Ongoing issues with repaint area on OS/X


I have an ongoing issue where the repaint area on OS/X is far, far too big - and thus my program’s CPU usage becomes extremely high.

My main page has a cursor moving in front of a waveform. Unfortunately, even tiny cursor movements generate a repaint for the entire waveform. When the cursor is moving rapidly, as it does when it is entirely zoomed in, this results in my program being so CPU-bound it won’t even reply to menu commands.

I first encountered this issue last year. The code has changed a lot since then, we’ve finishing through beta testing and found it solid, but I still have this issue.

I have instrumented my code - I am never directly calling repaint. All I am doing is moving this tall, thin (<10 pixels) cursor in front of my generic Component, and yet when paint is called, all or almost all of the visible canvas is repainted every time.

I had some complicated hack before involving internalRepaint - which doesn’t work any more. I could rewrite it using CachedComponentImage - but when you look at that solution, you can see why the internalRepaint hack was stupid.

Basically, what I’d have to do was implement CachedComponentImage but simply ignore any calls to invalidate, instead invalidating “by hand”.

This is a terrible solution. It resulted in bugs: when I brought up the “about” screen (a floating component), it would (of course) mess up the waveform and it wouldn’t know about it. When I minimize and maximize, it (of course) doesn’t know it needs to repaint and the whole waveform is messed up - I never even managed to fix that issue.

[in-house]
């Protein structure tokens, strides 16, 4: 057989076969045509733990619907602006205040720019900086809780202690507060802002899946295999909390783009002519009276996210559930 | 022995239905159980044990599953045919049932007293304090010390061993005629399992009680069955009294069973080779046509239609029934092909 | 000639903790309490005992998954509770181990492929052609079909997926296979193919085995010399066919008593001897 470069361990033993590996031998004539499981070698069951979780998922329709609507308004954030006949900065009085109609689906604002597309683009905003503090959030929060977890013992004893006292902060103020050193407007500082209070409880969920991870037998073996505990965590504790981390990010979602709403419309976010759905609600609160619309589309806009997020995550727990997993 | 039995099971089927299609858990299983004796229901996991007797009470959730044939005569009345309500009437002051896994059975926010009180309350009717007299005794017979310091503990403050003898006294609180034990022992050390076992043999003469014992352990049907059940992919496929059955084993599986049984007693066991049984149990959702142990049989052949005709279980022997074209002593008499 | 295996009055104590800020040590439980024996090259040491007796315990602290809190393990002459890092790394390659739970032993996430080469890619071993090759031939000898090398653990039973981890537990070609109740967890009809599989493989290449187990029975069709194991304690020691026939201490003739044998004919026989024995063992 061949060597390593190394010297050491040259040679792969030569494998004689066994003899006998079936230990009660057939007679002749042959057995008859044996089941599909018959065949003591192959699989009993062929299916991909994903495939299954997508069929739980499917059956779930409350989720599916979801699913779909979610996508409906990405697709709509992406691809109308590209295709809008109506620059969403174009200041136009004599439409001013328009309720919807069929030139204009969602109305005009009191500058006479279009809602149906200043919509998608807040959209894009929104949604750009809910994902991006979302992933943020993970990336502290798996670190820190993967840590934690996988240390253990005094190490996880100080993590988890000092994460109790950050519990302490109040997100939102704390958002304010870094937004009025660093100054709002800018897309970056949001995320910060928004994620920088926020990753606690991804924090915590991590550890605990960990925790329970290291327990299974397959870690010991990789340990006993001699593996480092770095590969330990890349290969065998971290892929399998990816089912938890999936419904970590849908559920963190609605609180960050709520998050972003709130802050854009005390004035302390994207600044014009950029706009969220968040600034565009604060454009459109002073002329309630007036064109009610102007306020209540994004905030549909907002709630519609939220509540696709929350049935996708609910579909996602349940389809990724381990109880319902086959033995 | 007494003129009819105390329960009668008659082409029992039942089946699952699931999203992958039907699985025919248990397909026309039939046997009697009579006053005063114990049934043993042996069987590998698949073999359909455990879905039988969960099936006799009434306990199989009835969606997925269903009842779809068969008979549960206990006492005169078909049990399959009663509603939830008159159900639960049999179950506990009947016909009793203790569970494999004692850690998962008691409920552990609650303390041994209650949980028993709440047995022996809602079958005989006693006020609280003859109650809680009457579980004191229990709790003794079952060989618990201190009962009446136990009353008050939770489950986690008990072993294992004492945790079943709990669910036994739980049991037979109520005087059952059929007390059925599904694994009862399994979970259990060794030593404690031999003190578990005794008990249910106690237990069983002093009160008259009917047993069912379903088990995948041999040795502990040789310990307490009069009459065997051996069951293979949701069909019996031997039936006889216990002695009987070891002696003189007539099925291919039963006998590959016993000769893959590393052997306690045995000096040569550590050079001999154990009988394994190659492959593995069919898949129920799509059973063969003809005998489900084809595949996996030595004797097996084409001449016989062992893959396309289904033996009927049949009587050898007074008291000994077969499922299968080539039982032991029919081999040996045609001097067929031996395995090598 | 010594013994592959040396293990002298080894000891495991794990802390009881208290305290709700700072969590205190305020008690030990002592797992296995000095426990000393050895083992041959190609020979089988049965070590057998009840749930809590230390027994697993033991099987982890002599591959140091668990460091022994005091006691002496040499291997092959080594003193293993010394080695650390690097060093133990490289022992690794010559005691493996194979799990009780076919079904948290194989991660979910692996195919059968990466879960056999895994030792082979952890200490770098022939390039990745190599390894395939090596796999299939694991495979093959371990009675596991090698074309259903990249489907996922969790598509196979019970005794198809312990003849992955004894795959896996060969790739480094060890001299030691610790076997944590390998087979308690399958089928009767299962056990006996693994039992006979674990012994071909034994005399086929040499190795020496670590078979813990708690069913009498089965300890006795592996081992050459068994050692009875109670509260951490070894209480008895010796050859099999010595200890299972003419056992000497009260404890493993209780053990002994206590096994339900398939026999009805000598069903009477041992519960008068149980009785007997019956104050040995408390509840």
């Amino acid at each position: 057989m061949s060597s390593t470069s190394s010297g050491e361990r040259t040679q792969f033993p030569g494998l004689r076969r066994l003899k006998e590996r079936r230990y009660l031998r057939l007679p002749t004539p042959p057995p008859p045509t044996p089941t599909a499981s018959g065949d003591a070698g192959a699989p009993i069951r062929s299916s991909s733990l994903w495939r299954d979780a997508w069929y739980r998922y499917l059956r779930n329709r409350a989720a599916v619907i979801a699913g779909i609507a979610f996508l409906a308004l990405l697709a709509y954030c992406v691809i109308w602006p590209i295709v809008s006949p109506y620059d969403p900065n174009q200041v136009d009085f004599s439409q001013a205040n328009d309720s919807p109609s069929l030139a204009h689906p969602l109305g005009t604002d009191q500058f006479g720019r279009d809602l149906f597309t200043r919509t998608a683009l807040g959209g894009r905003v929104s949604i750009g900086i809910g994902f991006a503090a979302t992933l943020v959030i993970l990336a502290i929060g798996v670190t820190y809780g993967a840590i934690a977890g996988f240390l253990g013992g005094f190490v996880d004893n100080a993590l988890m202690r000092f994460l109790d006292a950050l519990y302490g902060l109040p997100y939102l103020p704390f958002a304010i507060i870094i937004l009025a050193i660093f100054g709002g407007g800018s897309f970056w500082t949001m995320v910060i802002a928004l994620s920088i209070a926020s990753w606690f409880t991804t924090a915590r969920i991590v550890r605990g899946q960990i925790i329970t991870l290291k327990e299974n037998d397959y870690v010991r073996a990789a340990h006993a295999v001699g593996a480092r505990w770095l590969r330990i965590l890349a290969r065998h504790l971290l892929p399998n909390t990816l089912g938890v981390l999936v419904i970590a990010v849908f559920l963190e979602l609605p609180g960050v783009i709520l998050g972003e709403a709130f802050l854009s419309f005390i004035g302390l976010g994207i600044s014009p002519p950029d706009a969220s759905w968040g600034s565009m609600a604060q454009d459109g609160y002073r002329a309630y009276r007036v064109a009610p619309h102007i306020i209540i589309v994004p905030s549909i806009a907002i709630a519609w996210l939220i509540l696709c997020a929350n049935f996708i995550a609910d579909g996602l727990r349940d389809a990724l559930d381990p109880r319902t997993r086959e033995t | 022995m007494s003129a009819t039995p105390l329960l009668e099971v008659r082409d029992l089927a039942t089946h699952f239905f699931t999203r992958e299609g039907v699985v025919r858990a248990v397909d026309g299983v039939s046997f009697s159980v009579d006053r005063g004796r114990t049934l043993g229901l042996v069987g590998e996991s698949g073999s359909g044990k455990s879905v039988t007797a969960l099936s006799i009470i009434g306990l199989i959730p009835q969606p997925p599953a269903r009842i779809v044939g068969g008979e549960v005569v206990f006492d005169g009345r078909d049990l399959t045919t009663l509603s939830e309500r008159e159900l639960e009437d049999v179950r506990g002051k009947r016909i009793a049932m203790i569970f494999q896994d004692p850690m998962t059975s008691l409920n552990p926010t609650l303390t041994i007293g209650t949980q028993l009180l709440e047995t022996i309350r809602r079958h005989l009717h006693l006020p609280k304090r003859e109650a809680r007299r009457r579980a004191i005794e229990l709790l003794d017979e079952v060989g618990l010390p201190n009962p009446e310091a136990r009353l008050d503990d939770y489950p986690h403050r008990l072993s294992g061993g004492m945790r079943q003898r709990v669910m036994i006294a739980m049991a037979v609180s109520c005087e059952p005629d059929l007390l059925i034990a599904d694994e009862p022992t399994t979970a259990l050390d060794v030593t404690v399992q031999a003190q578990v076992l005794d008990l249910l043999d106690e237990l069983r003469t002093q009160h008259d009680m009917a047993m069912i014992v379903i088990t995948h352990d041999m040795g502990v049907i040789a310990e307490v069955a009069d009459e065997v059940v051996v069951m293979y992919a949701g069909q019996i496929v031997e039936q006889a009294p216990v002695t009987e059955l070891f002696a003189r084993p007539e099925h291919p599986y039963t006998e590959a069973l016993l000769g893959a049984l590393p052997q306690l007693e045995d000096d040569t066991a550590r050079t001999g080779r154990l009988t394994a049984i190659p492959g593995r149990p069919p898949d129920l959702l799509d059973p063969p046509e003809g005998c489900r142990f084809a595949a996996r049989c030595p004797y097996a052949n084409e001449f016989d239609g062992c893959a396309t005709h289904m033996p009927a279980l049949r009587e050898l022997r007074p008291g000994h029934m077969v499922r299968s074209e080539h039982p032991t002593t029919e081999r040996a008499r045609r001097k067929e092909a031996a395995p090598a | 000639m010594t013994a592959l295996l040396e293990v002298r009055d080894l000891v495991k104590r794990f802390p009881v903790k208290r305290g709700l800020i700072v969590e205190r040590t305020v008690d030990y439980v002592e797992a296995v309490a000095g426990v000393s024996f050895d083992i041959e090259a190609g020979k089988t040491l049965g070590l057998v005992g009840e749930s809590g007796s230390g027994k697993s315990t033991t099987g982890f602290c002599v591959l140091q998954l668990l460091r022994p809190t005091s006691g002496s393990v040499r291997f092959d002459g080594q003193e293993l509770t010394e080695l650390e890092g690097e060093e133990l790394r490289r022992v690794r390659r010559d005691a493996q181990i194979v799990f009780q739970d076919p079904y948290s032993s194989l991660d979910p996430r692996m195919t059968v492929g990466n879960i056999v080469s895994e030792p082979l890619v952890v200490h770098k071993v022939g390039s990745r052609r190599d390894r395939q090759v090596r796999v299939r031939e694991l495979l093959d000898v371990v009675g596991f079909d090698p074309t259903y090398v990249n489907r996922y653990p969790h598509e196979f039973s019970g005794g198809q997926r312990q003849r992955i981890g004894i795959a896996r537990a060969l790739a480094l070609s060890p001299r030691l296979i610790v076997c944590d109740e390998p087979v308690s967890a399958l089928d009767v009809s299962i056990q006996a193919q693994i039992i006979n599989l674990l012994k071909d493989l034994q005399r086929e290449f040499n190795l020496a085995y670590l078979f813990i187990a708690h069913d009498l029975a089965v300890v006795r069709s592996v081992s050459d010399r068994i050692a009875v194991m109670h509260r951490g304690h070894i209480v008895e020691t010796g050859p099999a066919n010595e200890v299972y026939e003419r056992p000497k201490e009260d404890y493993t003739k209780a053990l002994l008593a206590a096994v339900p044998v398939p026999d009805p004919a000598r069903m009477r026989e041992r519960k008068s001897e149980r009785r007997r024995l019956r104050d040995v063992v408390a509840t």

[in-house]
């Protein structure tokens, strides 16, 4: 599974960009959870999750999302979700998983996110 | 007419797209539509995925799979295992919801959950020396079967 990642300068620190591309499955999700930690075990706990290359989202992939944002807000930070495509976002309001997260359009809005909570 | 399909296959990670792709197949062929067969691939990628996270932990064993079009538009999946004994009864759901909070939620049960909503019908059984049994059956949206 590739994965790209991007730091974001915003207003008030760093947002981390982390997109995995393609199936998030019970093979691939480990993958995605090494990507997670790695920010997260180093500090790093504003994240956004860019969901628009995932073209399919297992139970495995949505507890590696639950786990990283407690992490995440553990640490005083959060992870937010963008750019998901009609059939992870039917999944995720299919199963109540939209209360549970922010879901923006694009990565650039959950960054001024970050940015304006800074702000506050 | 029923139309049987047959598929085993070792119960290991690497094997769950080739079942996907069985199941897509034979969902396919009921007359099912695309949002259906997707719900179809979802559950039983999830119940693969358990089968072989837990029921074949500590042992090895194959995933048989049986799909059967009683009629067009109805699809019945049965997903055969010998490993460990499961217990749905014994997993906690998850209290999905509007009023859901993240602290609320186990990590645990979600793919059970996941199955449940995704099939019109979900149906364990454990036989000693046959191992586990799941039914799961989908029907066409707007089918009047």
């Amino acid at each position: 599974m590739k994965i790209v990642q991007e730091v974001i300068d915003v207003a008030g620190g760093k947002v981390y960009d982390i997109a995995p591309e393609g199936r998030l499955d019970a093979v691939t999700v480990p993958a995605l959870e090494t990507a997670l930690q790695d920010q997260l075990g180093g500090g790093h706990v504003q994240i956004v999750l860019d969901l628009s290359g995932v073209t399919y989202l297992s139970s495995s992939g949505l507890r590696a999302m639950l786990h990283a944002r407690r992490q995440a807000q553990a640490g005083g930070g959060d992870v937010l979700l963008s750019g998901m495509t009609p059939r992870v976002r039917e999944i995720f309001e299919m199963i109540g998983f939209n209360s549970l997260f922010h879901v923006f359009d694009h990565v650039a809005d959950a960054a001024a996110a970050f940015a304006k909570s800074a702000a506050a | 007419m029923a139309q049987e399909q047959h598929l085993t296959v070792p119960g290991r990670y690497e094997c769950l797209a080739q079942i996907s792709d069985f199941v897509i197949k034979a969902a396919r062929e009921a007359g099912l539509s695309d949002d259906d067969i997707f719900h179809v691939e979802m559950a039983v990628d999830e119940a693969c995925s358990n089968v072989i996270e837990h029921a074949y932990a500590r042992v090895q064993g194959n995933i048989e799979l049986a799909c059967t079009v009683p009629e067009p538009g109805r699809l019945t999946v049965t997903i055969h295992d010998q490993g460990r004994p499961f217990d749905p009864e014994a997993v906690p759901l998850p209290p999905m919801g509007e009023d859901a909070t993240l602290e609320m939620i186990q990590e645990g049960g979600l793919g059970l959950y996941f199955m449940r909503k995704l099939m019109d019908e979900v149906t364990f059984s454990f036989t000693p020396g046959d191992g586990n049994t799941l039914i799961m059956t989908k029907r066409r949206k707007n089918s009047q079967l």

My current solution is simply to prevent the user from zooming in too far so the cursor can’t move too fast - but that’s really lame :frowning: since that makes the minimum window about 10 seconds.

I’m VERY open to the idea that it’s some bug of mine, but I’m hard-pressed to see what it could be now I have everything instrumented… I move the thin component a few pixels, and then I get a repaint for a huge area, my code literally isn’t called in the interim.


I instrumented Juce and did some experiments and I think I can see the problem!!

I’m still not at all convinced I’m doing anything wrong - it seems like Juce is doing its repaints at the wrong level… perhaps there’s a simple call I don’t know to make… or some obvious structural error?

Let’s name my components.

[list]* Parent is the top-level (content) component.

  • Parent contains Waveform (the one I’m having repaint issues with).
  • Parent also contains Controls (which contains my clocks and things).
  • And Waveform contains Cursor, the time cursor, which is moved across it.
    (There are other components but I’m 95% sure they are uninvolved.)

I’m logging every component’s call to internalRepaintUnchecked (lots of output!) as well as calls to Waveform::paint and it’s instructive.

If I turn off the cursor movement, I see a lot of correct repaints to my clocks, and to Controls and Parent, which is just as I expect. And I don’t get any paint() calls at all to Waveform.

If I turn the cursor movement back on again, I see that Parent is getting repaints for the cursor (all the way to the left in my tests) and for the clock (most of the way to the right). So Parent’s dirty rectangle is more or less the entire window… and it’s this dirty rectangle that’s being used to repaint the Waveform!

So this proves several things to me.

[list]* I believe my components are in fact behaving as expected.

  • Now that I have consistent, if weird, behavior, I see how to work around it, if I had to.